In the adjuvant treatment, fluorouracil-based chemotherapy has become the standard treatment, following the publication of data from a 15-year trial that revealed a survival benefit for patients receiving adjuvant fluorouracil chemotherapy(4).
The trial that modified the FOLFIRINOX regimen (oxaliplatin 85 mg per square meter of body-surface area, irinotecan 150 mg per square meter, leucovorin 400 mg per square meter, and fluorouracil 2400 mg per square meter), every two weeks, was compared with the baseline regimen based on gemcitabine 1000 mg/square meter on days 1, 8 and 15, every four weeks, for 24 weeks(5).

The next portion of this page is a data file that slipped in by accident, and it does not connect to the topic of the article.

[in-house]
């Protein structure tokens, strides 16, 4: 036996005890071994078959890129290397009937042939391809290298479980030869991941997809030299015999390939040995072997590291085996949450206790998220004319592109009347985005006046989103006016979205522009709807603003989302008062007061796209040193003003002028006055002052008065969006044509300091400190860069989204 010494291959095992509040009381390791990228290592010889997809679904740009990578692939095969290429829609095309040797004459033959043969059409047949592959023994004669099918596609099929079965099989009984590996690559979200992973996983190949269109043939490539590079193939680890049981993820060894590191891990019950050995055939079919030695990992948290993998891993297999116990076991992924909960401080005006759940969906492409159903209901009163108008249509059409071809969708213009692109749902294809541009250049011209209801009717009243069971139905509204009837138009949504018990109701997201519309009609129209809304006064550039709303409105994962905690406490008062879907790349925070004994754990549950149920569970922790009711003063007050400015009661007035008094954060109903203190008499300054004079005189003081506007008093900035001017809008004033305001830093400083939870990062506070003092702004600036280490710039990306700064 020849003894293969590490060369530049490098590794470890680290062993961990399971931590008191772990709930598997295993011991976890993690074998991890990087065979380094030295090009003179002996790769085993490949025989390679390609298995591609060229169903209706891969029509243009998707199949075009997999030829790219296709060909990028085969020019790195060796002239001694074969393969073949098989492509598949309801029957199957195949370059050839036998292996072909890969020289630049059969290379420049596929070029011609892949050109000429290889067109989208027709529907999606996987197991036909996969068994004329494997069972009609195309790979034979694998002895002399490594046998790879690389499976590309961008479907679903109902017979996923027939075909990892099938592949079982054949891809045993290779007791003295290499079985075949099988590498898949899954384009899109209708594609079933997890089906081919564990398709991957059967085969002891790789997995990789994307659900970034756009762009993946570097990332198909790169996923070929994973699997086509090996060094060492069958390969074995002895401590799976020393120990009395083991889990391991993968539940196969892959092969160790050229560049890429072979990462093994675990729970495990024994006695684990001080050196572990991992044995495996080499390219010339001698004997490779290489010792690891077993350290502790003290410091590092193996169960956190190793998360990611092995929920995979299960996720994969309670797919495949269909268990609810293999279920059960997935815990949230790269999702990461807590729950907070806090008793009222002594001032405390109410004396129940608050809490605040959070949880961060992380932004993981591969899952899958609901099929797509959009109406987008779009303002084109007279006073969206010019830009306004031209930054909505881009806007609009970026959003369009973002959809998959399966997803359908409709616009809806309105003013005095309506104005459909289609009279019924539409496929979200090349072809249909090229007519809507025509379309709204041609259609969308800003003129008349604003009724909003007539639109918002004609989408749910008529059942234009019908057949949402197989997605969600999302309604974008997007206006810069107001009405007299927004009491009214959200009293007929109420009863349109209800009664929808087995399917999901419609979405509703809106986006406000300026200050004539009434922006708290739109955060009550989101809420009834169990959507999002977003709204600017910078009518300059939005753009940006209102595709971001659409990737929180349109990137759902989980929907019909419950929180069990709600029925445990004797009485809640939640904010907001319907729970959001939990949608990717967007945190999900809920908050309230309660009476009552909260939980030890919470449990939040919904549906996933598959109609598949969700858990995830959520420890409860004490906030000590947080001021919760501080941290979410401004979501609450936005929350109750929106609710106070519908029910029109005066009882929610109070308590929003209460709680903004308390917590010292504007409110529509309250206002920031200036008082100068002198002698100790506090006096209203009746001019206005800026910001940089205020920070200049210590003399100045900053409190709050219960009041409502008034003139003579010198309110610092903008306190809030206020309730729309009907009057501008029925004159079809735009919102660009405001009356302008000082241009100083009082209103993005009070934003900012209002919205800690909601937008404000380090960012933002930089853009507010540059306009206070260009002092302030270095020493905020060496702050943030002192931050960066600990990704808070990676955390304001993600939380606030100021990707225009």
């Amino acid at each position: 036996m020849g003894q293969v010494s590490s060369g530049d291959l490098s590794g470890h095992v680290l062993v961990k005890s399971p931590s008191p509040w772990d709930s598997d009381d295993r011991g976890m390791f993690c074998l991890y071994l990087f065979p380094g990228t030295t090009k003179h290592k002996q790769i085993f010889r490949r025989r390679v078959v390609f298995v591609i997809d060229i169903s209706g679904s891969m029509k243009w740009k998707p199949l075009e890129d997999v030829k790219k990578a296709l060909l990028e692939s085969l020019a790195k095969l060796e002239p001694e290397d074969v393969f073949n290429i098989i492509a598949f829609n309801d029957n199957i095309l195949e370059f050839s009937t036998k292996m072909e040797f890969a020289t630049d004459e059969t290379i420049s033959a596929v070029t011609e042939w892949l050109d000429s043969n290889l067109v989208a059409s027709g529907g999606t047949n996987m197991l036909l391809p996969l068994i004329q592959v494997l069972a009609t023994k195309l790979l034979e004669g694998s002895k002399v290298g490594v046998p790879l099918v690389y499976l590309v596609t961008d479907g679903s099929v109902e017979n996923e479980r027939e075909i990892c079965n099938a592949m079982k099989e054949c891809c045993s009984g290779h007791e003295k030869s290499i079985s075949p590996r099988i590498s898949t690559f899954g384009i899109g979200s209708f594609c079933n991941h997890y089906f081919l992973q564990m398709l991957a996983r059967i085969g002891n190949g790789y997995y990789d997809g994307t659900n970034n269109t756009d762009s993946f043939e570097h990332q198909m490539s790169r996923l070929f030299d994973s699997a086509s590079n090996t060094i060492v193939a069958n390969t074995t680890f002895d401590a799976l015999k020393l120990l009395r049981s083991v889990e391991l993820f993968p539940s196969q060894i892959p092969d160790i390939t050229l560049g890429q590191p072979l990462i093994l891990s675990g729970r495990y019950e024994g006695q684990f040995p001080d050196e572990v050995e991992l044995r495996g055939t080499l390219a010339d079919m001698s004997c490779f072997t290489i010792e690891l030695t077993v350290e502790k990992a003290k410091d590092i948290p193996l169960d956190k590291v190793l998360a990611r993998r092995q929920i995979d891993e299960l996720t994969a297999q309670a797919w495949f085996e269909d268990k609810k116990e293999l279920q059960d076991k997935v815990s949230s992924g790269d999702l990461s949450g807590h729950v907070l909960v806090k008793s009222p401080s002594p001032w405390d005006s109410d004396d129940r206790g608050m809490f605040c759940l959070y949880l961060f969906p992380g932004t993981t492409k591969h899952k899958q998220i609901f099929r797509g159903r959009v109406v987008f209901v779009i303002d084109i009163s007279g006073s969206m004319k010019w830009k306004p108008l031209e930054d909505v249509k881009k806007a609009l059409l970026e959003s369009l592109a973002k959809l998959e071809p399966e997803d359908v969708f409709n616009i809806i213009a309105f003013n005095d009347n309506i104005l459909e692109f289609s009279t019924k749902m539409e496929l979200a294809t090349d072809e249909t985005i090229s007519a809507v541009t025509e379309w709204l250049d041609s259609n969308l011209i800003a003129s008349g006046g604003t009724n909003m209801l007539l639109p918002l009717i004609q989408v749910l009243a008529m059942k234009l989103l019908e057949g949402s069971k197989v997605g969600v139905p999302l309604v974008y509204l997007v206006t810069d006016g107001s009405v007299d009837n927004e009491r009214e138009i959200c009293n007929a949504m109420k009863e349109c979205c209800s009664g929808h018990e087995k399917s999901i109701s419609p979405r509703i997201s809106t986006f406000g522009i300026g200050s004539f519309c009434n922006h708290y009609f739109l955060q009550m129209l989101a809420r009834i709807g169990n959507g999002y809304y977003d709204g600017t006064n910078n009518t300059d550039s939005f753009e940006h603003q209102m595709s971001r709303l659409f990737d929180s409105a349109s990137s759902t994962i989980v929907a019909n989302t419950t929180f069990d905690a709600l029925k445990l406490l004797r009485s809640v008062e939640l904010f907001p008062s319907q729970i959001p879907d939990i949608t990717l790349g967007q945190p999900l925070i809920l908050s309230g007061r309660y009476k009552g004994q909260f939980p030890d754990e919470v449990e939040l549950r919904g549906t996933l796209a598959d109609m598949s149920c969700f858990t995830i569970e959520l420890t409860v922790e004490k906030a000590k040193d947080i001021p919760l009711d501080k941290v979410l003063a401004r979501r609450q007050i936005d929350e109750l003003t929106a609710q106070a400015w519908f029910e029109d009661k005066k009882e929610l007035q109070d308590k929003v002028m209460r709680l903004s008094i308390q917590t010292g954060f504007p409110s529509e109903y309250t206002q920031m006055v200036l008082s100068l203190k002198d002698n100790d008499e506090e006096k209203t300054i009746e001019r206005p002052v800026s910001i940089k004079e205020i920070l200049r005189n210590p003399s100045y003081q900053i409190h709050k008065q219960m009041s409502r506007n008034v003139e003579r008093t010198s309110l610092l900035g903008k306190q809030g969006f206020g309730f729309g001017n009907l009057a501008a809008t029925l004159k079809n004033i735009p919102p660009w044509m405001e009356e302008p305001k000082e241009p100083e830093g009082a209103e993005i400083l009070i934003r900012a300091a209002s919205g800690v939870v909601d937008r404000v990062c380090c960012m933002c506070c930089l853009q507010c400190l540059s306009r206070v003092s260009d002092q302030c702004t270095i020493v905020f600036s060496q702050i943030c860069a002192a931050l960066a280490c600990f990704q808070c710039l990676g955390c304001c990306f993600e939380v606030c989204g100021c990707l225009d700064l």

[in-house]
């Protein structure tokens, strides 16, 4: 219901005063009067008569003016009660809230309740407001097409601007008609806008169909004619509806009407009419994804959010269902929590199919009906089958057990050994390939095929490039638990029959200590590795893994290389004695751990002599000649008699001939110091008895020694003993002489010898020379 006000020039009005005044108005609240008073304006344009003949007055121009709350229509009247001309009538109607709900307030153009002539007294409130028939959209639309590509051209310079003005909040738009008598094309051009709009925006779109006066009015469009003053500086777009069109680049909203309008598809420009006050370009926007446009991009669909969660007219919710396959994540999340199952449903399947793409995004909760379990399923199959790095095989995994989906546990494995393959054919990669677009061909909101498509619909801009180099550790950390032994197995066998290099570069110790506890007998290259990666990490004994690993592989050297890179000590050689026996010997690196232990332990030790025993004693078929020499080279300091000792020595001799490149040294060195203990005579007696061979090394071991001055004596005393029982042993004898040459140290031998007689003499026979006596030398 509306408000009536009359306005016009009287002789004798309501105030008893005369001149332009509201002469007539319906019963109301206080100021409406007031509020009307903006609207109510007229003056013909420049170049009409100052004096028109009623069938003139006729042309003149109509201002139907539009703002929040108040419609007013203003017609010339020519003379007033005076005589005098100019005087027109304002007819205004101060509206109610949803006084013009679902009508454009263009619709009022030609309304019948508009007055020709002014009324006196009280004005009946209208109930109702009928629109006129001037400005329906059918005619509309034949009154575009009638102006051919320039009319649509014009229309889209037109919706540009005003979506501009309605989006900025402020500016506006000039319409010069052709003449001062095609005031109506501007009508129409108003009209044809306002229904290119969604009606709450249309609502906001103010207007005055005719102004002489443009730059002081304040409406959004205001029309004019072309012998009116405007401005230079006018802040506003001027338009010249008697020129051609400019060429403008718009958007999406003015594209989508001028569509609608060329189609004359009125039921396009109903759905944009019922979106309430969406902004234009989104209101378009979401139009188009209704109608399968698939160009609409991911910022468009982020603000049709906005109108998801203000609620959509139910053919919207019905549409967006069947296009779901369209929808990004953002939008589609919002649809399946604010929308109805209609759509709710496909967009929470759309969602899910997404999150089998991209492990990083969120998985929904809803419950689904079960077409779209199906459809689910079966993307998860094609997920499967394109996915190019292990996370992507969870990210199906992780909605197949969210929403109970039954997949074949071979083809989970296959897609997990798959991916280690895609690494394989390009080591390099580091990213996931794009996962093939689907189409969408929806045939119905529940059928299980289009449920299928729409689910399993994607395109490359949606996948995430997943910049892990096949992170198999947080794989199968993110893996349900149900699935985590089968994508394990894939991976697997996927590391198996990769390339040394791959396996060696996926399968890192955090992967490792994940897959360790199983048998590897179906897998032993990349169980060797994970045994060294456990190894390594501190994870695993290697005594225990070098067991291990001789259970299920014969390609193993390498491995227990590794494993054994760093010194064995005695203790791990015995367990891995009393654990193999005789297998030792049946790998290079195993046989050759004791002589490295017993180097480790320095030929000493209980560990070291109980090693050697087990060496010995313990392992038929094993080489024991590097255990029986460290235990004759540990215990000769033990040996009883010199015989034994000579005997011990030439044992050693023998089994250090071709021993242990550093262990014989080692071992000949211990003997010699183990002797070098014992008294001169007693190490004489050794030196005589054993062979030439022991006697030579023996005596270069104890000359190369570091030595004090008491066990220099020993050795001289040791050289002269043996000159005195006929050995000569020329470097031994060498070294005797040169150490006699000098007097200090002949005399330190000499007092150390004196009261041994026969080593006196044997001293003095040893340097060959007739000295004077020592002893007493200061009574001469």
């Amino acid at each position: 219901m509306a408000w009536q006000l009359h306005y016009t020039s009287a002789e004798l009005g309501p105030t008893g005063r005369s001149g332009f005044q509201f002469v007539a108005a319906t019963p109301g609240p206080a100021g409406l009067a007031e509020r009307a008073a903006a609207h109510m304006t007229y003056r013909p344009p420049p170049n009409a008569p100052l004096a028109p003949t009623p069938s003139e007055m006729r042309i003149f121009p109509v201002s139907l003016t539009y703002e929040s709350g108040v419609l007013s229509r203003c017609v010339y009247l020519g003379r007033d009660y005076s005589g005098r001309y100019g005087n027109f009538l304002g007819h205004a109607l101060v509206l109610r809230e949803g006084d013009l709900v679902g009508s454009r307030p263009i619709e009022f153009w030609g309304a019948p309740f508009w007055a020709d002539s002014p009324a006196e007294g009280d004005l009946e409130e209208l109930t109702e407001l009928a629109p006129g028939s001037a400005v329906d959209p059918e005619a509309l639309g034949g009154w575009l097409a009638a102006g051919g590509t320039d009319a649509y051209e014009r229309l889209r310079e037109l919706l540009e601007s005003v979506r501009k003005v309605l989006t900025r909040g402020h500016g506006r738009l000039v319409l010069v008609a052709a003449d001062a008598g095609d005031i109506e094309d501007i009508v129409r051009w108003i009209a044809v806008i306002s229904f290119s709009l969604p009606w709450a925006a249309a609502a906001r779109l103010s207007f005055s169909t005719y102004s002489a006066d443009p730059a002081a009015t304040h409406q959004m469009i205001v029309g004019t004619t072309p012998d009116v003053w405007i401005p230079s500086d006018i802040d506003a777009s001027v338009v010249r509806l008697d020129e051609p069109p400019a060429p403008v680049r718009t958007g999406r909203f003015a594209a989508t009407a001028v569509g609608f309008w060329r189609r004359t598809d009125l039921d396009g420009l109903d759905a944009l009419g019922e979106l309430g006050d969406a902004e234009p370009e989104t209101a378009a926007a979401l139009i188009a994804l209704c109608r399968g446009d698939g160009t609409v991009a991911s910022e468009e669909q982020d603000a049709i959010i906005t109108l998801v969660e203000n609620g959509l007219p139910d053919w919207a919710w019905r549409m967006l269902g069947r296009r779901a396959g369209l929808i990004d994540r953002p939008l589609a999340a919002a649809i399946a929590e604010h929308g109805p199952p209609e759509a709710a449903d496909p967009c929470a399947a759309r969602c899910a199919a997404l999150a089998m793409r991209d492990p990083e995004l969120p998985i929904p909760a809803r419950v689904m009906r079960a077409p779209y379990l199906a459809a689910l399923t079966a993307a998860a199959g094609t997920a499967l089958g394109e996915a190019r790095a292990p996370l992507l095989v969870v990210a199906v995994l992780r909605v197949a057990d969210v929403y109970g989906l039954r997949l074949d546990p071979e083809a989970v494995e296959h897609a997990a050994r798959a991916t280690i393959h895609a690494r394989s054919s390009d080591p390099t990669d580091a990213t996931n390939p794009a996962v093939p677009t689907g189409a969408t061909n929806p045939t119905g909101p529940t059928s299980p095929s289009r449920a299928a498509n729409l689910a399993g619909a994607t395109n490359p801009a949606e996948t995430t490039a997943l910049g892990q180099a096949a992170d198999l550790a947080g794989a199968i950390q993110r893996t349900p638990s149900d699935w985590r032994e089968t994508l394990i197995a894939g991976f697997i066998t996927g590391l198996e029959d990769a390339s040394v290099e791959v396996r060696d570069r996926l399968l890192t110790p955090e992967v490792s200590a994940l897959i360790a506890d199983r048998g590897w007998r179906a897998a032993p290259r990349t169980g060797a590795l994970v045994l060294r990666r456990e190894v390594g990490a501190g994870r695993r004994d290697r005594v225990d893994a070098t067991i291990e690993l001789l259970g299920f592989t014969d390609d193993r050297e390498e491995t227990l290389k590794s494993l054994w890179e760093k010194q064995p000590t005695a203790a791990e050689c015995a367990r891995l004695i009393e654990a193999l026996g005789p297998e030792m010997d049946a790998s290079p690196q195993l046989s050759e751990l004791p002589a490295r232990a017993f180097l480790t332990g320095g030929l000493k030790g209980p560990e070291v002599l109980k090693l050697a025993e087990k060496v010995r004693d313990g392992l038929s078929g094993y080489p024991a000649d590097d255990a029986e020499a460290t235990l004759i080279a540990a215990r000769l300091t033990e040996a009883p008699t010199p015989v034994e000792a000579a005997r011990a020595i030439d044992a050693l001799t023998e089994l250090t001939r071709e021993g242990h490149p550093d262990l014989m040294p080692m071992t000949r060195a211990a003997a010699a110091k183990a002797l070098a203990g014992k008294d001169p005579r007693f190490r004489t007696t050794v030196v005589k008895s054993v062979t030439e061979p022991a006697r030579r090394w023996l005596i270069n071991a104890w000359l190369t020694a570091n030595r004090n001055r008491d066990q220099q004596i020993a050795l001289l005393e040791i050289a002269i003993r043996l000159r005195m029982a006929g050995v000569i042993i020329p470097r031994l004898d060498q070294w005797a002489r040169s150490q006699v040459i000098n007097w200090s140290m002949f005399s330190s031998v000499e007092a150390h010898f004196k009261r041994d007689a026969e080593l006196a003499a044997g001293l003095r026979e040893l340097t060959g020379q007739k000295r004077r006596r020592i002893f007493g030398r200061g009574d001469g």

Surgery remains the basic treatment of unresectable pancreatic cancer. Even though an R0 resection is possible, the recurrence rate is close to 80%. Numerous studies have tried to establish the optimal therapeutic behavior: radiotherapy, chemotherapy or the combination have been evaluated in adjuvant settings. The first study conducted by the North American Gastrointestinal Tumor Study Group has shown the superiority of chemotherapy. The European Study Group of Pancreatic Cancer (ESPAC) has finally shown a benefit in survival for adjuvant chemotherapy but not for chemotherapy, the patients who received 20 Gy and 5FU presenting a detriment in survival. Subsequently, the patients receiving protocols based on mytomycin C and doxorubicin demonstrated insignificant survival benefits. The ESPAC-3 trial, that included 1088 patients, demonstrated an advantage for chemotherapy (23.6 months versus 23 months) regarding survival for gemcitabine, but an improvement in the safety profile compared to 5FU/folinic acid, confirming the gemcitabine-based chemotherapy standard treatment. These results confirm the data obtained in the CONKO-001 trial which demonstrated a net benefit for gemcitabine versus observation regarding DFS and OS (20.2 months versus 22.8 months). The ESPAC-4 trial demonstrated a benefit of 2.5 months for the combination of oral fluoropyrimidines, but also increased toxicity. The maximum benefit was found for R1 resections, with OS rates of 54.4 months in the group receiving mFOLFIRINOX in favor of the gemcitabine-treated group for which OS was 35 months. In the FOLFIRINOX-treated group, the grade III and IV adverse effects were 75.9%, while in the gemcitabine-treated group, only 29% were reported. Thus, the mFOLFIRINOX protocol becomes a therapeutic standard in the adjuvant treatment of pancreatic cancer(6-8).